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Subject:Re: How to edit constructively From:KnoxML1 -at- TEOMAIL -dot- JHUAPL -dot- EDU Date:Wed, 6 Mar 1996 10:18:33 EST
Glenda Jeffrey asked about ways to edit constructively to help new writers
You've gotten lots of good comments already, but you might consider one other
thing. Why not send the writers to a short class or two on basic copyediting?
They can learn clear techniques for coping with awkward working, ambiguity, and
grammatical woes, all of which seem to concern you. Most tech writers must
occasionally edit, as you are doing. Learning to edit other people's work can
give a perspective on one's own weaknesses while depersonalizing the process of
having one's own work edited. The short classes given by Editorial Experts (EEI,
Inc., Alexandria, Virginia) are very good, but I'm sure there are others.
You might consider going to the classes, too. They may help you find a more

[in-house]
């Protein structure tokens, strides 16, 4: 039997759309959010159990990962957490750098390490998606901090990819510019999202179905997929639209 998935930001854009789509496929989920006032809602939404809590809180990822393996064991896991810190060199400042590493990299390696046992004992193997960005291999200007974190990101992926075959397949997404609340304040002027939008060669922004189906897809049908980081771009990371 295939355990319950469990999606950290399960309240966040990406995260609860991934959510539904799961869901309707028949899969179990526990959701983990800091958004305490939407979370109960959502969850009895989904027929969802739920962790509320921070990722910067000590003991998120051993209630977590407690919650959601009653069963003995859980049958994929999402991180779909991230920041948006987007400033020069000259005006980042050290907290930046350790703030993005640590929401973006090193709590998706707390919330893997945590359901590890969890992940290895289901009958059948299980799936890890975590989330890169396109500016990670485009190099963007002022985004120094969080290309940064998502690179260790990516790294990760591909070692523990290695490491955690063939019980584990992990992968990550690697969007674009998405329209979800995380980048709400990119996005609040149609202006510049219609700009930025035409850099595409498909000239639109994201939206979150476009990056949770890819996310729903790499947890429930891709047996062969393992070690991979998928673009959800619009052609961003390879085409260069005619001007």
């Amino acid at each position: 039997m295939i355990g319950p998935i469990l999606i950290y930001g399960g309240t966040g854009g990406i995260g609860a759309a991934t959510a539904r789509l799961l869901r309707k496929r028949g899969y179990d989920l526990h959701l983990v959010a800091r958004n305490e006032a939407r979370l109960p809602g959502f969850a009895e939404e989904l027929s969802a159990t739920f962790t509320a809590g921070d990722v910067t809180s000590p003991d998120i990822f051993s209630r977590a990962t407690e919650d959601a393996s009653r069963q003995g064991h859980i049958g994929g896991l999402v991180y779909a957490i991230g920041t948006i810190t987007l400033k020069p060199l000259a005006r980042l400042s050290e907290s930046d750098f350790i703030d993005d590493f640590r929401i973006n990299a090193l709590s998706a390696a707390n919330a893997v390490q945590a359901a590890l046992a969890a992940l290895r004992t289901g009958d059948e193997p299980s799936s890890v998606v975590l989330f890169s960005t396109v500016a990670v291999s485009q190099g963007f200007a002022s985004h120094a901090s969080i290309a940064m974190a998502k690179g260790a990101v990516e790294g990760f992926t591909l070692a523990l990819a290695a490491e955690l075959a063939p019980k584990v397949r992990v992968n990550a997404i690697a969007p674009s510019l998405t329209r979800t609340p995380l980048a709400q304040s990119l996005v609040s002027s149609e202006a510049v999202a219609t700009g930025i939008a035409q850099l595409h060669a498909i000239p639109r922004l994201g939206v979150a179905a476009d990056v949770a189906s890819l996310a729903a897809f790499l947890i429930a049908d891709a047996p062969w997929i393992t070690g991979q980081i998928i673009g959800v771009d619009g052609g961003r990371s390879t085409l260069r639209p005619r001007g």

effective approach to editing. By going, you also demonstrate that you are not
"punishing" but seeking new information along with them, and you could avoid
inadvertently sabotaging what they learn by contradicting it when they get back.
(It's amazing how many managers send people to writing classes and then refuse
to let them apply what they learned. It's very easy to do, because there are so
many "right" ways to write.) I have taken a number of EEI's classes over the
years. I learned much about the mechanics of producing clear prose and much
about coping gently with writers' egos while teaching them to improve their
Johns Hopkins Applied Physics Laboratory
margaret -dot- knox -at- jhuapl -dot- edu